So I’m re-reading Matthew (once in a while I actually pick up the Bible and read some of it), and I come across the well-known story of the Gaderene swine. So, for absolutely no reason I can see, a thought pops into my head: Why would there be a herd of swine in a country where eating pork is a huge taboo? The parable of the prodigal son raises the same question. When the prodigal son hits bottom, he takes a job as a swineherd, which I assume is pretty much the lowest rung on the social ladder in ancient Israel. So who gave him the job? A pagan or another Jew?
I’ve speculated a bit about this, but I haven’t come up with anything in which I feel any confidence.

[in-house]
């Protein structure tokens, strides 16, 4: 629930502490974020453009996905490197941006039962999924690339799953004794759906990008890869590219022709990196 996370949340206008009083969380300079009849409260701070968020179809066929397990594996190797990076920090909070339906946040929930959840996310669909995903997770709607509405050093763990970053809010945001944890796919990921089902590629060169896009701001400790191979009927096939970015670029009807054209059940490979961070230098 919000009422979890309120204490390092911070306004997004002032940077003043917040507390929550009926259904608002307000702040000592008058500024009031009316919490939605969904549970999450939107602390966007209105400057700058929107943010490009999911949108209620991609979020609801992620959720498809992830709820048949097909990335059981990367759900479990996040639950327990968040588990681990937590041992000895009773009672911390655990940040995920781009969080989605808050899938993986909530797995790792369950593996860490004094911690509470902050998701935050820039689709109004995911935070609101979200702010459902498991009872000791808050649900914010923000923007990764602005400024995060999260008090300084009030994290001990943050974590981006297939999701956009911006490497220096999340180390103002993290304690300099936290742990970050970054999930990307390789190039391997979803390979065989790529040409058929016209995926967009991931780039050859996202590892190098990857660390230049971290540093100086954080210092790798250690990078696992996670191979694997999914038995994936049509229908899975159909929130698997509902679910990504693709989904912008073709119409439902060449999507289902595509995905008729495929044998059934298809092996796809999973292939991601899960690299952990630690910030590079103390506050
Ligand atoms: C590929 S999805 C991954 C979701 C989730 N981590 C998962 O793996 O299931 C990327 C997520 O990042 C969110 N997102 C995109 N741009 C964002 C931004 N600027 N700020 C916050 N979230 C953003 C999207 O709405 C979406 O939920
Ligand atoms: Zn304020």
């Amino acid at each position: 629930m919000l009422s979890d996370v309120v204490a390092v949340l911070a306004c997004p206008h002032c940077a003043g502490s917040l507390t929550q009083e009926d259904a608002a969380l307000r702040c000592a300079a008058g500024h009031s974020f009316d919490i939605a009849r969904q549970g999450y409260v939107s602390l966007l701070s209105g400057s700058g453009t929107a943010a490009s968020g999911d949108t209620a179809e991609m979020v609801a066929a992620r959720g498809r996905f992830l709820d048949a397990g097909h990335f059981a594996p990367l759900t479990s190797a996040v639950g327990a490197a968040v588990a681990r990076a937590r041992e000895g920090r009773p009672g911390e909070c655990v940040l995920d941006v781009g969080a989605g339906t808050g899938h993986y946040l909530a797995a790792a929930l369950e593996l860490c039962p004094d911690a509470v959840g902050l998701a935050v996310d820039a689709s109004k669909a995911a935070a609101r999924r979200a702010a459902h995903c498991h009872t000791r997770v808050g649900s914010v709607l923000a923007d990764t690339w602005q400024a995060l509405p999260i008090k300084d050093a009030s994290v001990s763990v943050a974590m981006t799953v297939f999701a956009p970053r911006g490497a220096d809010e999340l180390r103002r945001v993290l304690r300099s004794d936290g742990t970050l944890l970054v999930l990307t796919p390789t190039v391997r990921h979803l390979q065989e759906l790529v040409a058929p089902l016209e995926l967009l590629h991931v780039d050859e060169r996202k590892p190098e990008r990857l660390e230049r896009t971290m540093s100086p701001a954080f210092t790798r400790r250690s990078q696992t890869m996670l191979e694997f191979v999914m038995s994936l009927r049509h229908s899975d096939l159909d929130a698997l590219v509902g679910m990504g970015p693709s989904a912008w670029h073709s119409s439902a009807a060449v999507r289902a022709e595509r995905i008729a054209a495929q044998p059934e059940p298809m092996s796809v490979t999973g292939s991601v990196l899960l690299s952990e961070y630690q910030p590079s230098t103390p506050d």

I thought maybe there were small populations of pagans in Israel at the time of Jesus, but it seems to me that the Jews weren’t all that tolerant of pagans at the time. The only other option would be that there were Jews who kept herds of swine, and hired down-and-outers to herd them, but that seems even less likely to me than any substantial population of pagans in the Israel of Jesus Christ. After all, the prohibition against eating pork goes back to Leviticus and Deuteronomy.
Even so, why would anyone be keeping a herd of swine in ancient Israel in the first place?
Please understand this is not supposed to be a debate about the reliability or unreliability of the Gospels. The author of Matthew would never have simply made up that detail, as it could be easily refuted if it wasn’t true.
Still, I’m stuck with this awkward anomaly. Who would keep swine in ancient Israel?